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Greenwood School, north of Interstate 84, east of Hazelton. Annie Pike Greenwood was the first teacher at this school in the 1910s. This is a sad picture of abandoned hopes. The school was formerly surrounded by huge cottonwood trees, (April, 1993).
Mount Harrison of the Albion Range (the Minidokas of Annie Pike Greenwood) viewed from Interstate 84 near Hazelton, (august, 1992).

"We Sagebrush Folks"
Farm life in the Magic Valley near Hazelton, as evocatively described by Annie Greenwood in "We Sagebrush Folks," was cruel. Even with the new irrigation schemes, there was never enough water. After several wet years, 1919 saw a severe drought. The Twin Falls Canal Company supplied only 30% of its normal amount.

Annie Pike Greenwood was the first school teacher in the Hazelton area.She was an educated woman who grew up in Provo, Utah, and wrote poignantly about early farm life in the Magic Valley. Her husband had dreamed of being a farmer, though he came from an upper class German family. They homesteaded in Hazelton in 1906, and soon after, the North Side (milner-Jerome) canal was constructed.

She said in retrospect "The last thing in the world I wanted to do was to go on a farm." It was never easy, and at times brutal, raising a family of four in beautiful, gentle yet harsh, rural Idaho. They lost the farm in 1924. "We lost the farm, thank God!"

She became a teacher and a writer after leaving her husband, who sold insurance and then worked for the Soil Conservation Service. The Greenwood home and the Greenwood Community School can be seen just north of Interstate 84, east of Twin Falls. The Albion Mountains (her Minidokas) rise to the south.

Annie Pike Greenwood on farming near Hazleton (1934):

"Never were nights so sweet as those in Idaho. The air seemed to caress you; millions and millions of stars glowed in such a depth of the heavens as I have never seen elsewhere. Every sense was awakened, and soothed. Such was my first Idaho night.... Such was the last night I ever spent there. Such were nearly all the nights I saw and heard and breathed there." (p. 23).

"All my senses resounded to that sagebrush farm. Never a day passed that I was not thrilled with the changing beauty of the vast cloud-filled skies, the purple and gold sunsets, the blue and white mountains, our gray and green valley, our own lovely, undulating farm, with its ivory wheat-fields, its green beet-fields, its purple-blooming alfalfa. I loved to go to sleep to the chorus of the crickets in the grass just outside my window, with its thorough-bass of the frogs down along the canal. The cool, delightful summer nights; the limitless stretches of clean, white winter snow." (p. 170-171)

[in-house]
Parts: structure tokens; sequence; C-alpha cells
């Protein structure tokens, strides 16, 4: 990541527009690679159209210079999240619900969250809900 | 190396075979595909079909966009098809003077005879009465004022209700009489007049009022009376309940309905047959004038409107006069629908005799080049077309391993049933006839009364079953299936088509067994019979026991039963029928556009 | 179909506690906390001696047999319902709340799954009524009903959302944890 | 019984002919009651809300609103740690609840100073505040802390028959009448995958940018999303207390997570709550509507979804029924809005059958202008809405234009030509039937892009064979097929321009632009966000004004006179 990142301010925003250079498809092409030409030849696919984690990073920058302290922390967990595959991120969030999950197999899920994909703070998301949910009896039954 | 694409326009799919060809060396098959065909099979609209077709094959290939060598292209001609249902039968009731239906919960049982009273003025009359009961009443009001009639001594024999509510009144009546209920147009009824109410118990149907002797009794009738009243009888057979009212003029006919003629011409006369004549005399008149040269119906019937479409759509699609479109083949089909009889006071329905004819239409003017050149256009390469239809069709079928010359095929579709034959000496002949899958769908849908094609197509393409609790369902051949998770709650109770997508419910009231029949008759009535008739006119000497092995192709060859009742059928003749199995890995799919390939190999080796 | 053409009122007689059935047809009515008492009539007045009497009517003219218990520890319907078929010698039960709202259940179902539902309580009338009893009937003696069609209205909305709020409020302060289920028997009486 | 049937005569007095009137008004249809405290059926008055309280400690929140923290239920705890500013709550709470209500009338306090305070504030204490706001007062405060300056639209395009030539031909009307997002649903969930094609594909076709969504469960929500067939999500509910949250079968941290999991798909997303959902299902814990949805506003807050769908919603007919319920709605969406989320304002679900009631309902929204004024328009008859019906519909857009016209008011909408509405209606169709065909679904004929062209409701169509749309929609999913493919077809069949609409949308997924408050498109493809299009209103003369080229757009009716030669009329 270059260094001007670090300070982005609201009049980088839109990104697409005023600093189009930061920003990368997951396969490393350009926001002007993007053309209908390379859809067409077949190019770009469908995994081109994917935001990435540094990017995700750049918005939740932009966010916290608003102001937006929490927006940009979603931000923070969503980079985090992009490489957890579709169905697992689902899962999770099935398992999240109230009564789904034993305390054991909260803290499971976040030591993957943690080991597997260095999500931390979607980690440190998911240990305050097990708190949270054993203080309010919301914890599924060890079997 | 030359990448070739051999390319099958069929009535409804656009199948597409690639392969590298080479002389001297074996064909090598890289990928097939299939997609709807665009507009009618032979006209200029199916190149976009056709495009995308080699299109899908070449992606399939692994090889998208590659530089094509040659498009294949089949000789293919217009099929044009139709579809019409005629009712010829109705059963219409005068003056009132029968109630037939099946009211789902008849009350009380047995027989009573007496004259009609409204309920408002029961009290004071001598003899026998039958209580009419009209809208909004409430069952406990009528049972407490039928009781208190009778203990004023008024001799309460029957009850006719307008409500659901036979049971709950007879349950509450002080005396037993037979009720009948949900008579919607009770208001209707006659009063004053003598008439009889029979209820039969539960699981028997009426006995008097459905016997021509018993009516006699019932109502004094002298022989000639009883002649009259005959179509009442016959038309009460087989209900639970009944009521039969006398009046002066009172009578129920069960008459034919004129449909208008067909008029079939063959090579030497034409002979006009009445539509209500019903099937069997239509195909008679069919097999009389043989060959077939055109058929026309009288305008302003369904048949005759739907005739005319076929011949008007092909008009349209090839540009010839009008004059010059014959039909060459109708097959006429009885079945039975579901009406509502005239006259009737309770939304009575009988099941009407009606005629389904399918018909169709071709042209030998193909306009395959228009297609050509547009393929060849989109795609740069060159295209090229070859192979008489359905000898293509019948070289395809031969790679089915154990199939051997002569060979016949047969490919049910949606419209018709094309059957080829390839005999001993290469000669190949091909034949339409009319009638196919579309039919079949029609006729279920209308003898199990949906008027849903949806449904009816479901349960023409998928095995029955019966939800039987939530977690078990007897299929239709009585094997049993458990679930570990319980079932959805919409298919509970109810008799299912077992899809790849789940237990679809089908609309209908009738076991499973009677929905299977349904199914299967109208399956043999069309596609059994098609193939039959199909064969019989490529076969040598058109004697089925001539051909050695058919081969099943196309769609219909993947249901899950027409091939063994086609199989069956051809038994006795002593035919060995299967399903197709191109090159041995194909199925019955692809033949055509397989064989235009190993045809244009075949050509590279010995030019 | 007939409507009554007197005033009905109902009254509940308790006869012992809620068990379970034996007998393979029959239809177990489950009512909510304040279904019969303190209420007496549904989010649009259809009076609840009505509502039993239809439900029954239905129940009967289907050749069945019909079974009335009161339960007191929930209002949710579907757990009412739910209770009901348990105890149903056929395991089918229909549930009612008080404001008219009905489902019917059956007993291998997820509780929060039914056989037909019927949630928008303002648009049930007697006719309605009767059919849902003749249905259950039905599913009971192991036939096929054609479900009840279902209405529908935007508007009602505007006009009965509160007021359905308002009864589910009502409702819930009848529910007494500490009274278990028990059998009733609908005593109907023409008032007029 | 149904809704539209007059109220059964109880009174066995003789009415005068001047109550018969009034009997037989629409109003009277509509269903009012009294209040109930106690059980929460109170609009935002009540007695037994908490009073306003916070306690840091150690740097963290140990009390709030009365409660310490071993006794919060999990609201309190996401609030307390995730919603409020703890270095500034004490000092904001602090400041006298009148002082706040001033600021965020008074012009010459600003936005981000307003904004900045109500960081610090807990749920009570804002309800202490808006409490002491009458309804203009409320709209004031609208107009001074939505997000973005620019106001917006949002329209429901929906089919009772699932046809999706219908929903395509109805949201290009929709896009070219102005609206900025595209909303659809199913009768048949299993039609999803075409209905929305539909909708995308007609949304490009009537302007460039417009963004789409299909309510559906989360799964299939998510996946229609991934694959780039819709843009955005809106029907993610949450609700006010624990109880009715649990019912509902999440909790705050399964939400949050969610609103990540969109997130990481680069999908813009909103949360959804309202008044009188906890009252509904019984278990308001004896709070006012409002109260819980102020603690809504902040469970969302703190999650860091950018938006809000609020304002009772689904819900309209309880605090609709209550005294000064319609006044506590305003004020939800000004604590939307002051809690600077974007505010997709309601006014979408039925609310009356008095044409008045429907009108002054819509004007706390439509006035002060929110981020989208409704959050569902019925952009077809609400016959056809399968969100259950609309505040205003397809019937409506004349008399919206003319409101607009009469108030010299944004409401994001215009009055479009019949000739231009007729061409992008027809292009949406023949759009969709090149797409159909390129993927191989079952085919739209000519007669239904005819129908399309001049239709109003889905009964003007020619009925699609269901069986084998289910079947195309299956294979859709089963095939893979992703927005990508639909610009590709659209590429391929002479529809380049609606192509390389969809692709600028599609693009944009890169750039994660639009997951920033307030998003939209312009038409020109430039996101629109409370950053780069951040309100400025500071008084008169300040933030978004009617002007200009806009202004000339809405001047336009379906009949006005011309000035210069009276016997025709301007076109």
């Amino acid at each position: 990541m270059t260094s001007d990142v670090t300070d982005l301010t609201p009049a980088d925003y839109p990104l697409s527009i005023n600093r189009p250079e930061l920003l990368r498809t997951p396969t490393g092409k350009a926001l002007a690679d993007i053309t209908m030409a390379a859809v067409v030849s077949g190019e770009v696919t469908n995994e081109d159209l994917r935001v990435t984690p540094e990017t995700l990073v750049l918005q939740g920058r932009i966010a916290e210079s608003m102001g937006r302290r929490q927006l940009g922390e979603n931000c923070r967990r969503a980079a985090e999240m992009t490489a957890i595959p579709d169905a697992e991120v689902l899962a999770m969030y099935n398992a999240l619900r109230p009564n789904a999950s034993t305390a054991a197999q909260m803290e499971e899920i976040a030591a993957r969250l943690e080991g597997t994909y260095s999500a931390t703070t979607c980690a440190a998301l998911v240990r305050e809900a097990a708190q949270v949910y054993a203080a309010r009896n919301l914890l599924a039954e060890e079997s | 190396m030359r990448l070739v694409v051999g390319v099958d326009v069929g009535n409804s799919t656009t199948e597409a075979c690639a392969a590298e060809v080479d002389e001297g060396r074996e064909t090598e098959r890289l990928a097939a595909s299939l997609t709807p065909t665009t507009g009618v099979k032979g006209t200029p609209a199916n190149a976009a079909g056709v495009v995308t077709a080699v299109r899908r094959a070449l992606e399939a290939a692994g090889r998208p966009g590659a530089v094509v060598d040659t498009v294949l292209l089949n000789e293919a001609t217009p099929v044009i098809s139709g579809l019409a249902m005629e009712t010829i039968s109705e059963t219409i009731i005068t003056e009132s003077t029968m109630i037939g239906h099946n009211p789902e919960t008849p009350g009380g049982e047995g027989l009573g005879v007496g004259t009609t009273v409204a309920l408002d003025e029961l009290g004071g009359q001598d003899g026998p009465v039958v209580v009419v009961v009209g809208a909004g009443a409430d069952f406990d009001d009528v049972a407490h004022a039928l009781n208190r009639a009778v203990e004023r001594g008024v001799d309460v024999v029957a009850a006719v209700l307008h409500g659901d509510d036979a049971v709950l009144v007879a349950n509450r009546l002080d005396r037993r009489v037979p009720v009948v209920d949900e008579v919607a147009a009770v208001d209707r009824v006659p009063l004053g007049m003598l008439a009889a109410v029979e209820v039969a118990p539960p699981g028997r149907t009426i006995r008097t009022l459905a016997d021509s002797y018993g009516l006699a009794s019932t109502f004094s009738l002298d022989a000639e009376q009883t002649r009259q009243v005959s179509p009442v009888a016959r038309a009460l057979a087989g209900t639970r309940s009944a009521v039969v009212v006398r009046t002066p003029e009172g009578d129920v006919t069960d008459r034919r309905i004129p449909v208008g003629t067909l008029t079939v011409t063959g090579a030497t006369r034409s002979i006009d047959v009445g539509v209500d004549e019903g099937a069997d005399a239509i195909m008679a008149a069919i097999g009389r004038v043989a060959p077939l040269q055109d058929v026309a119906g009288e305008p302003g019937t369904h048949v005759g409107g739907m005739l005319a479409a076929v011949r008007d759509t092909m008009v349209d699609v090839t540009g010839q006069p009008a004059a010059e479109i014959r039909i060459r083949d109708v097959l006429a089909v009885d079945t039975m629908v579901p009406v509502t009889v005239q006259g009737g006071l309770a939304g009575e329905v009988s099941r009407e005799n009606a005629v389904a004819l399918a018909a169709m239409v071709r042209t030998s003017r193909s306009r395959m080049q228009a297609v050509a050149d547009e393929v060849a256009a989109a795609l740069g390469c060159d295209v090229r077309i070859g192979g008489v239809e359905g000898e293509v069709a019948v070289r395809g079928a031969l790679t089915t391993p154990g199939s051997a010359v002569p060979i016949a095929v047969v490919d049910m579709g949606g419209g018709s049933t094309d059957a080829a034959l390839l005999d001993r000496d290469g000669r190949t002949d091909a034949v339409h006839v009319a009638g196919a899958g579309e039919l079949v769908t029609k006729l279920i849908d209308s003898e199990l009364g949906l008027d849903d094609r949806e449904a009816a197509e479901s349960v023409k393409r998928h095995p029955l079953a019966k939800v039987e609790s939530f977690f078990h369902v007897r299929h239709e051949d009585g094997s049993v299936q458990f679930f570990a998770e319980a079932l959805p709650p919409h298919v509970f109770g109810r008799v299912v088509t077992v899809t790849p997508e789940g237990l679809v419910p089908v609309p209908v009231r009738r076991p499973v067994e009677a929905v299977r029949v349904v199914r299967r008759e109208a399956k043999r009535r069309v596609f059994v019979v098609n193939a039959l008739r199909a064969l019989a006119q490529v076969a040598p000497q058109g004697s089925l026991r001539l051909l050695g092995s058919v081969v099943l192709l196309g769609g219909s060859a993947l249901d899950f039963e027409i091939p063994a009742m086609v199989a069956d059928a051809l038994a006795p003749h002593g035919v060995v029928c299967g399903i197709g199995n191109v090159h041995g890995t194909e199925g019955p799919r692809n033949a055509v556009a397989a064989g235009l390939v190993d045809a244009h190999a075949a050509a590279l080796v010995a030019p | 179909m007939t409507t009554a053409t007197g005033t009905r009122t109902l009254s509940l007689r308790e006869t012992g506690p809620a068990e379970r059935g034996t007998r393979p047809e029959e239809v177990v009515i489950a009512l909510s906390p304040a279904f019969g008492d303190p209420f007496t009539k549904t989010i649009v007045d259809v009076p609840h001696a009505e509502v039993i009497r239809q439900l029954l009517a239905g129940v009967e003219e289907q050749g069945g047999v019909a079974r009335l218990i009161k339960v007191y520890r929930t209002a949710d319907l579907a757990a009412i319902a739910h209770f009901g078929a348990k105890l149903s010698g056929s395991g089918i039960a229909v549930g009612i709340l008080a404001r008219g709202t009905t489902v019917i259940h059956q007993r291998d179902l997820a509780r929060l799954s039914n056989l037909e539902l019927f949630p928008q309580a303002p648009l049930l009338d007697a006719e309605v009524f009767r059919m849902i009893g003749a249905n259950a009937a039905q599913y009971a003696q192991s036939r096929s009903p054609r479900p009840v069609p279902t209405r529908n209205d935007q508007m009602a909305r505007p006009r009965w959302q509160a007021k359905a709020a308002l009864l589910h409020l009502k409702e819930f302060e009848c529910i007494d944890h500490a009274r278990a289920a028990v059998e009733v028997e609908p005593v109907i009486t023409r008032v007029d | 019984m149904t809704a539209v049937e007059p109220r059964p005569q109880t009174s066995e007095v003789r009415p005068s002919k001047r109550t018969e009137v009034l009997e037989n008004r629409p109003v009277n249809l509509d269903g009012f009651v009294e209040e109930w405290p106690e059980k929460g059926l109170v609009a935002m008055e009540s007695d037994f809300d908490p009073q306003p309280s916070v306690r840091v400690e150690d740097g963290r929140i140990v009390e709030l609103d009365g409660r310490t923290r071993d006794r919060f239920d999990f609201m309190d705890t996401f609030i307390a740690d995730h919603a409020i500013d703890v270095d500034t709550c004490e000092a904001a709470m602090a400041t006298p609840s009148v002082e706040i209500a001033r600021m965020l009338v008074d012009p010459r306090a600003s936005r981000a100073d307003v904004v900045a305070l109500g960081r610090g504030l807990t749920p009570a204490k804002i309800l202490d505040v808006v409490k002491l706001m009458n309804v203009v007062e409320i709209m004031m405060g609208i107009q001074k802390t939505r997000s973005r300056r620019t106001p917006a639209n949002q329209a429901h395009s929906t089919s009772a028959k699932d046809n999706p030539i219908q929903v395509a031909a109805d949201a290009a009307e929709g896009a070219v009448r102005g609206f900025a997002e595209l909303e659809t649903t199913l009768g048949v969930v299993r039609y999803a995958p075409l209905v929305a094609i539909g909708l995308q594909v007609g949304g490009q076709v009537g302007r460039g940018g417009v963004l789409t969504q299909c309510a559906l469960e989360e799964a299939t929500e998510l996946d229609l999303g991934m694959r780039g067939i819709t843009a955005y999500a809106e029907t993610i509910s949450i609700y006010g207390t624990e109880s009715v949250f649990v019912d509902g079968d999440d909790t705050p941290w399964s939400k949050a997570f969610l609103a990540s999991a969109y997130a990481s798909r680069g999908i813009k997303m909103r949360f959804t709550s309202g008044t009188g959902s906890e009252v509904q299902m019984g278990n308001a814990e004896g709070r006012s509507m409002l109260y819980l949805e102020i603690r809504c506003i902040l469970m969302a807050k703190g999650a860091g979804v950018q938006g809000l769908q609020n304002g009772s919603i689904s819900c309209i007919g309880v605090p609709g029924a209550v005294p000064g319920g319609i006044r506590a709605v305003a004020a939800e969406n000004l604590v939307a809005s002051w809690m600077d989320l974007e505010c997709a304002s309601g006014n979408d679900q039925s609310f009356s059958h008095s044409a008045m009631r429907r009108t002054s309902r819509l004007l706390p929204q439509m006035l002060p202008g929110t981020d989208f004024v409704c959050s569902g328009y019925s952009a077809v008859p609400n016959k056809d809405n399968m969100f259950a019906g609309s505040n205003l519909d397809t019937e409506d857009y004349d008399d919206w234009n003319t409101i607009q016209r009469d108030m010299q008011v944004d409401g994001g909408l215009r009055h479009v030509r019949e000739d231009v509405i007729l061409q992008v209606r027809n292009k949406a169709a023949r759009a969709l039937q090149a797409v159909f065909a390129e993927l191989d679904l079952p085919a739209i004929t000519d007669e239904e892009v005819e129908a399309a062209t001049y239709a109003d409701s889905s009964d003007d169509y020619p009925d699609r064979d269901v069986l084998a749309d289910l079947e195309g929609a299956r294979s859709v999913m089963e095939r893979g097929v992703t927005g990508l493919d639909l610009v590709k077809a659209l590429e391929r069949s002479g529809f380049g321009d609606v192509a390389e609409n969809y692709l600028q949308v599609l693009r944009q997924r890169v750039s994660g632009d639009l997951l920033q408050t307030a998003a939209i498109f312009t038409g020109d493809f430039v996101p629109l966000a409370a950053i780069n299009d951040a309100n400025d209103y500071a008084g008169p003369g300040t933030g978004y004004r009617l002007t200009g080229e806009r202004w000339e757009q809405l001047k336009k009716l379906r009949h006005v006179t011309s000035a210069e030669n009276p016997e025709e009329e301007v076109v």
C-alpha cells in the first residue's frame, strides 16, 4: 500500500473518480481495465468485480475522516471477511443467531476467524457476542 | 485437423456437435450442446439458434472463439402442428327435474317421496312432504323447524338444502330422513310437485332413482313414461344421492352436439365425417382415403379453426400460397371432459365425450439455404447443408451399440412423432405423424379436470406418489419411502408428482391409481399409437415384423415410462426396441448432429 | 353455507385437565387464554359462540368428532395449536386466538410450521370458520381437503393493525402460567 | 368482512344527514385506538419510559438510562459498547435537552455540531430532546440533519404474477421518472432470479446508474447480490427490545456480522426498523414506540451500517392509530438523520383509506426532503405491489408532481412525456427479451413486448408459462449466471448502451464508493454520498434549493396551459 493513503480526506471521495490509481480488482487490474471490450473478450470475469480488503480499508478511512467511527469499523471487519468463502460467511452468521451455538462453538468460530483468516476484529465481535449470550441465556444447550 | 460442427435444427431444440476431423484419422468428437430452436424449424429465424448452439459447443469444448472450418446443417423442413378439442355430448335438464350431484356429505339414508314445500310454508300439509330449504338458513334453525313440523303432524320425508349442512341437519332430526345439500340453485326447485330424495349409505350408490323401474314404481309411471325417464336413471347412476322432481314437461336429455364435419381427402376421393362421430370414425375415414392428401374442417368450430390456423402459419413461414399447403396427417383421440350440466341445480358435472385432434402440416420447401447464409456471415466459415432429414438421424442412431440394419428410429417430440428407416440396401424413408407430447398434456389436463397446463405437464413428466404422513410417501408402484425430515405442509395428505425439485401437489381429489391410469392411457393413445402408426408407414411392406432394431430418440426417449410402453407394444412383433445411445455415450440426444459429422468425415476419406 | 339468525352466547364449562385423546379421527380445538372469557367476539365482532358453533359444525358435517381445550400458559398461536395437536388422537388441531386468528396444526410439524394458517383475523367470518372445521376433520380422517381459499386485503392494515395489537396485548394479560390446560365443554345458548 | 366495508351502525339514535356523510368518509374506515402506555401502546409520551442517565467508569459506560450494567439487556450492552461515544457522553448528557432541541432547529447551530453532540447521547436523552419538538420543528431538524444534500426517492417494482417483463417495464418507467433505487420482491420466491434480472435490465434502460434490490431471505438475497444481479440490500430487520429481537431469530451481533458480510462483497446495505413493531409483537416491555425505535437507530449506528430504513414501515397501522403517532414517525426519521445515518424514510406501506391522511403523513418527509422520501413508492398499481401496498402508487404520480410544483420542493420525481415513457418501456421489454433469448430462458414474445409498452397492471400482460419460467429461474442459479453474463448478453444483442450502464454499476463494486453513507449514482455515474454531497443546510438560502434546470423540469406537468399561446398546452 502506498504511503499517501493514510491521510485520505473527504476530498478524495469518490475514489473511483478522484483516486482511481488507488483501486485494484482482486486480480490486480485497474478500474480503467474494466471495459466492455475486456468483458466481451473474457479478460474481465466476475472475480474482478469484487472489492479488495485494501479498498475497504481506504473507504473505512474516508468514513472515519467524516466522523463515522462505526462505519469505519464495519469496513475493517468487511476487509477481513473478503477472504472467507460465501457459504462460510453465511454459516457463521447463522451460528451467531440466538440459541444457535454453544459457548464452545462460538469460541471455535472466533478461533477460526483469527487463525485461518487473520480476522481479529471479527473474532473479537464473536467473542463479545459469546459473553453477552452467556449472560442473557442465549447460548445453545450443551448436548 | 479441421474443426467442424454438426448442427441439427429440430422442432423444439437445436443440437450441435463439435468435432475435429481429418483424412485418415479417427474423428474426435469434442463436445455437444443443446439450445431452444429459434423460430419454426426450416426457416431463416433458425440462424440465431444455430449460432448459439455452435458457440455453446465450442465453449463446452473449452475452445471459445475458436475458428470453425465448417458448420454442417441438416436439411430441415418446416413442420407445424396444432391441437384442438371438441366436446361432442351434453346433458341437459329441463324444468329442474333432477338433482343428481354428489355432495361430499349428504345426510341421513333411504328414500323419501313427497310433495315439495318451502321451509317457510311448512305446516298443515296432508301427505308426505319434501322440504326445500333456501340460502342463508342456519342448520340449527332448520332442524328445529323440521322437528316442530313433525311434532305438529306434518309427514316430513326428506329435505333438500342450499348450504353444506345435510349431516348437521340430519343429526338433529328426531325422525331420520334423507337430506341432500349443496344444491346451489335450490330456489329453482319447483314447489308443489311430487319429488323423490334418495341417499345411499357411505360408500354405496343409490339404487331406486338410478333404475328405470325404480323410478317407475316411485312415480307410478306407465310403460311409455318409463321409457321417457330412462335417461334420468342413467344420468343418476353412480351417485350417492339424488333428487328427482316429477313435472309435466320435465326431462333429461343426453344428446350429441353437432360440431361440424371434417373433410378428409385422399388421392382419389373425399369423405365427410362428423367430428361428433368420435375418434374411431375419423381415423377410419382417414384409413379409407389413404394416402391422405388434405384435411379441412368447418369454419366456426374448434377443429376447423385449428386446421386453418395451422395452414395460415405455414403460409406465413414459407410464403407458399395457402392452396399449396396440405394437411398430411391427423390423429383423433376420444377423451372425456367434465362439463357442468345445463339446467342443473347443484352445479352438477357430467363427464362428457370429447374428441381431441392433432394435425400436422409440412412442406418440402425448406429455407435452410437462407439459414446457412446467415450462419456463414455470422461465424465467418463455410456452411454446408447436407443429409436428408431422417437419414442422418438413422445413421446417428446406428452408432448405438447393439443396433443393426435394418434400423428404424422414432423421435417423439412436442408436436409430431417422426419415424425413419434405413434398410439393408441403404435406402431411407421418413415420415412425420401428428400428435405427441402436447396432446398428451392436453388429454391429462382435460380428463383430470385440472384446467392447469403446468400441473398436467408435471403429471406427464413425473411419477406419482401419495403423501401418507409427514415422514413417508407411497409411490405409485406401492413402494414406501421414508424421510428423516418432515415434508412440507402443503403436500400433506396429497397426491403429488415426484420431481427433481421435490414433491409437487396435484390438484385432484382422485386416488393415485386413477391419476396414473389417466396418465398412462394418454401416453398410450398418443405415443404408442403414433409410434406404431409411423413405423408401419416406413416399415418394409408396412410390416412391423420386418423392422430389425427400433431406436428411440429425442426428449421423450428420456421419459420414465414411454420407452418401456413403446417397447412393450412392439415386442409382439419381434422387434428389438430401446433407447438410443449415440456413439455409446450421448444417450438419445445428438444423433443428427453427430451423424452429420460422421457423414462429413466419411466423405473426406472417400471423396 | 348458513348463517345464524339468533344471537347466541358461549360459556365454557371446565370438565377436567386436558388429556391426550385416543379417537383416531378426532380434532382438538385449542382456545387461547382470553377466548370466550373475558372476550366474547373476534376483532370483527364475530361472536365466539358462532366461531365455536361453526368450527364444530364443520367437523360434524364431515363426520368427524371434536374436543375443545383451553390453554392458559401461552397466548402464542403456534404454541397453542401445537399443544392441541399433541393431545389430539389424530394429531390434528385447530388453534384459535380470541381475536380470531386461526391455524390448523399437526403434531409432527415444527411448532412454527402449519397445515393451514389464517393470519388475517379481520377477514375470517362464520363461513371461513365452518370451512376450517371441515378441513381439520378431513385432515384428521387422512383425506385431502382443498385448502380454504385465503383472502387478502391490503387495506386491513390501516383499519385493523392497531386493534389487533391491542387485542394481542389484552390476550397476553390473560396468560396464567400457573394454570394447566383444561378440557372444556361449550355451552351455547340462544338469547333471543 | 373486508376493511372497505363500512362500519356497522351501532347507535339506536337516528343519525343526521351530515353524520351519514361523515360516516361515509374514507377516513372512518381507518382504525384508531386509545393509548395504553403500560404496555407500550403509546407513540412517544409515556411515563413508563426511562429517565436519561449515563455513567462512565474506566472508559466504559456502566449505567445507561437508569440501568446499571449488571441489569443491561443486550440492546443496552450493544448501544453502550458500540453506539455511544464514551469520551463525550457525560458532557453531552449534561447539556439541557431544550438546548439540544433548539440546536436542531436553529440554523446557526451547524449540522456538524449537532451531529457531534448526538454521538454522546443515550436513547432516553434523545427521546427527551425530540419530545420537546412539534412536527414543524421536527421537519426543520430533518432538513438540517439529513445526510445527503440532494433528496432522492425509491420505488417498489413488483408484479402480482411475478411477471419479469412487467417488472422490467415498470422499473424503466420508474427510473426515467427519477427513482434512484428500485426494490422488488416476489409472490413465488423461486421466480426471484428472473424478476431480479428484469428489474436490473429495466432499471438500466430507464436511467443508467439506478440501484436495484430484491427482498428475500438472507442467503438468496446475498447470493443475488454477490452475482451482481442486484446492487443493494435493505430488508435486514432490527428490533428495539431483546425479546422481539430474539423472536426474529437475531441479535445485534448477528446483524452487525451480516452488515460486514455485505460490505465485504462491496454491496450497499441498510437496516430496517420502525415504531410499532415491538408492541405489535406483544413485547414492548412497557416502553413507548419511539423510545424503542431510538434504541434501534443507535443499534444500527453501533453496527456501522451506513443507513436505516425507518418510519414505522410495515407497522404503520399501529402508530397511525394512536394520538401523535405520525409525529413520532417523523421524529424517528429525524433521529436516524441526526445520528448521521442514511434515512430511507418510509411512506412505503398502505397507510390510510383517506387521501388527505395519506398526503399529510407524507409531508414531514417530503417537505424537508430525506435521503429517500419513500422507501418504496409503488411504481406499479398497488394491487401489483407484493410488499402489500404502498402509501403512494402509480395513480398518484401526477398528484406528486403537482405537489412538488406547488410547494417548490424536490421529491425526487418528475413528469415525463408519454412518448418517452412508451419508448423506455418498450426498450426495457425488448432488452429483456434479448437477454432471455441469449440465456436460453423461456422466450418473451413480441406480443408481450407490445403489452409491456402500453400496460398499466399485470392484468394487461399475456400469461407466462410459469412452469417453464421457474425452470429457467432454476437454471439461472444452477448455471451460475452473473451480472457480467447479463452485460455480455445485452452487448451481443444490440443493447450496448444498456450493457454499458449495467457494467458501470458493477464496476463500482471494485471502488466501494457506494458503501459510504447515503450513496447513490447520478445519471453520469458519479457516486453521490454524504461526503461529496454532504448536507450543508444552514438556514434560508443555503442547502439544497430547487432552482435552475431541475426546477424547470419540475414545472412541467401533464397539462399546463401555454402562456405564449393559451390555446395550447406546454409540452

"The sweet November rain in Idaho, fragrant, musical, soaking the ground in preparation for winter, running in streams from eaves - intoxicating delight of calm, delicately gray November days." (p. 136-137).

"I could see the road below, and the sight I saw will never again be duplicated-- a river of rabbits, running from west to east, the closely packed little animals moving like rippling water, on their way somewhere. And near at hand, because we were the invaders of the wilderness and not they, the sharp, staccato barks of the desert dogs, coyotes, and their long, maniacal wails. The sight, the sound, they struck a chill to my heart." (p. 94).

"As I sat forcing myself to study after school, when I was already tired beyond my strength, I often lifted my eyes from my books, and there through the window, across the dazzling, alabaster snow, the cold, white Minidokas stood, monumental, veined with blue, a faint pinkish light illuminating them from the setting sun. 1 forgot the page I had been studying, and a chill struck to my heart." (p. 94).